Touchdowns are extremely valuable in fantasy football, but they’re also rare events, mostly random, and extremely hard to predict. At each position, touchdowns were far less sticky (showing a much lower correlation year-over-year) than targets, receptions, carries, or yards. We also know that players who ranked highly in touchdowns in one year tend to regress closer to the mean in the following season. Over the past decade, there have been 121 instances of a flex-eligible player recording more than 10 touchdowns in one season and also play in at least one game in the following year. Only 11% of those players saw an increase in touchdowns, and, on average, each player lost about 5.4 touchdowns from their prior-season total.
So, we know touchdowns are extremely important for fantasy football but extremely difficult to predict. We also know it’s valuable to pinpoint looming touchdown regression candidates. But what’s the best method for evaluating this?
Efficiency and athletic ability certainly do play a role in touchdown scoring, but for the most part, touchdowns are far more a function of a player’s opportunity. The more opportunities you see and the more opportunities you see closer to the end zone, the more likely you are to score a high number of touchdowns. Though frequently cited, red-zone metrics aren’t very good at predicting touchdowns. The closer you are to the end zone the greater your chances of scoring, but that number starts shrinking rapidly, and well before you approach the edge of the red zone. So, for instance, rather than grouping carries from the 1-yard line (53.9% chance of scoring) in with carries from the 17-yard line (3.7% chance of scoring) and treating them the same, we’d be better off weighting each carry at each yard line by their actual degree of scoring probability.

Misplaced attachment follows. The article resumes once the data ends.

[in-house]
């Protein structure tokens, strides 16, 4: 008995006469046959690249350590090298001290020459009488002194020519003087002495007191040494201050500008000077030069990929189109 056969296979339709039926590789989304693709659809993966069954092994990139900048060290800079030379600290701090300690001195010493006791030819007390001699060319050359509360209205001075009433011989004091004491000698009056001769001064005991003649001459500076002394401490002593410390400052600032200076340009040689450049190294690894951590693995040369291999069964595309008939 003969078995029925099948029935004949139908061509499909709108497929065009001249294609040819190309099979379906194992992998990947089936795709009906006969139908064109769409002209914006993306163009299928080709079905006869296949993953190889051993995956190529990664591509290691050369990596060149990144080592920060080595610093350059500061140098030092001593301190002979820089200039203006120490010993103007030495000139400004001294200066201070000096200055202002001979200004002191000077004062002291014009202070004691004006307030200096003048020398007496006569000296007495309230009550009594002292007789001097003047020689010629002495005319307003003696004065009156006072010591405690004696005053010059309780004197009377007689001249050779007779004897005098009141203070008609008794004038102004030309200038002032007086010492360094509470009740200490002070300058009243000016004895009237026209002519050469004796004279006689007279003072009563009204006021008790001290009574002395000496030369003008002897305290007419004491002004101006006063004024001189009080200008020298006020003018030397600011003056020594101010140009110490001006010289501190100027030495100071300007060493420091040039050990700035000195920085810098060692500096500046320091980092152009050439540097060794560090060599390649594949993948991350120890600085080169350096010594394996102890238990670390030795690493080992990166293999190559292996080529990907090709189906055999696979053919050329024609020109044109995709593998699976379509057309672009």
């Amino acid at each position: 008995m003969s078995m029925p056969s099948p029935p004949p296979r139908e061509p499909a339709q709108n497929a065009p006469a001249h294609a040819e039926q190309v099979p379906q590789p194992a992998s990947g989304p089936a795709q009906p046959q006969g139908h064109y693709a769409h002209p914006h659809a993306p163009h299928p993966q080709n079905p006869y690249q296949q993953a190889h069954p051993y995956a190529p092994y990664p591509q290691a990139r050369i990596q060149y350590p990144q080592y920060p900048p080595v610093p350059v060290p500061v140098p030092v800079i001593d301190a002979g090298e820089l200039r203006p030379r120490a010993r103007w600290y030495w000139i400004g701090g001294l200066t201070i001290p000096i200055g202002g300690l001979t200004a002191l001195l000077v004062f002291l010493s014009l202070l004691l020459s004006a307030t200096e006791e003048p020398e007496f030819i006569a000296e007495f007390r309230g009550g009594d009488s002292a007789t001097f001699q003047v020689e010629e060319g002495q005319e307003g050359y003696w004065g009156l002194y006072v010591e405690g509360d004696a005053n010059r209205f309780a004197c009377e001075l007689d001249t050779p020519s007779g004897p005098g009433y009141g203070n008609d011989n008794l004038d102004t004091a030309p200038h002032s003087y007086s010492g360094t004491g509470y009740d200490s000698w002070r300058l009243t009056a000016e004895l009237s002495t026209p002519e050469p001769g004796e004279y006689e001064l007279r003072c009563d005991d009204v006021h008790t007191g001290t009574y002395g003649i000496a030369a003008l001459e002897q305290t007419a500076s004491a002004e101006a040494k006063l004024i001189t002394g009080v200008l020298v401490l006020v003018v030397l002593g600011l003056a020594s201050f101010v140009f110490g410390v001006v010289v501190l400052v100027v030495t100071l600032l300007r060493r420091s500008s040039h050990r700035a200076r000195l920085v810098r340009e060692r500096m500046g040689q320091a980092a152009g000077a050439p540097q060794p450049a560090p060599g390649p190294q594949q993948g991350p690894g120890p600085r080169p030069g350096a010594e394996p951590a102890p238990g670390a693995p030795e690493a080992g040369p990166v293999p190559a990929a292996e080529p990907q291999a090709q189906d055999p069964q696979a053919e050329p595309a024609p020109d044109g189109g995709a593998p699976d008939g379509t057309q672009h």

Mike Clay first came up with this idea in 2013, and created a metric called oTD to improve upon red-zone metrics as a predictor for touchdowns. With Clay’s oTD as the inspiration, I attempted to calculate expected touchdowns by using a similar methodology to Clay’s and to how I calculate a player’s expected fantasy point numbers. Basically, I’m looking at each carry by distance from the end zone (and weighting each carry according to the average scoring rate on all identical carries since 2007) and looking at each target by distance from the end zone and depth of target (and weighting each specific target type based on the average scoring rate on all identical targets since 2007). The sum of these numbers gives us a player’s total expected touchdowns, or how many touchdowns we should expect a perfectly average player to score on an identical workload. We can contrast this with a player’s total touchdowns to measure their efficiency.
After testing this, I found expected touchdowns were even stronger at predicting touchdowns in the following season as raw touchdowns (0.282 to 0.277 r^2) and far stickier year-over-year (0.381 to 0.277 r^2).
Without further ado, by contrasting expected touchdowns with actual touchdowns, here are the players most likely to regress in touchdowns next season.
Fantasy points per game in 2018: 23.0
Fantasy points per game in 2018 if perfectly average in touchdown efficiency: 19.2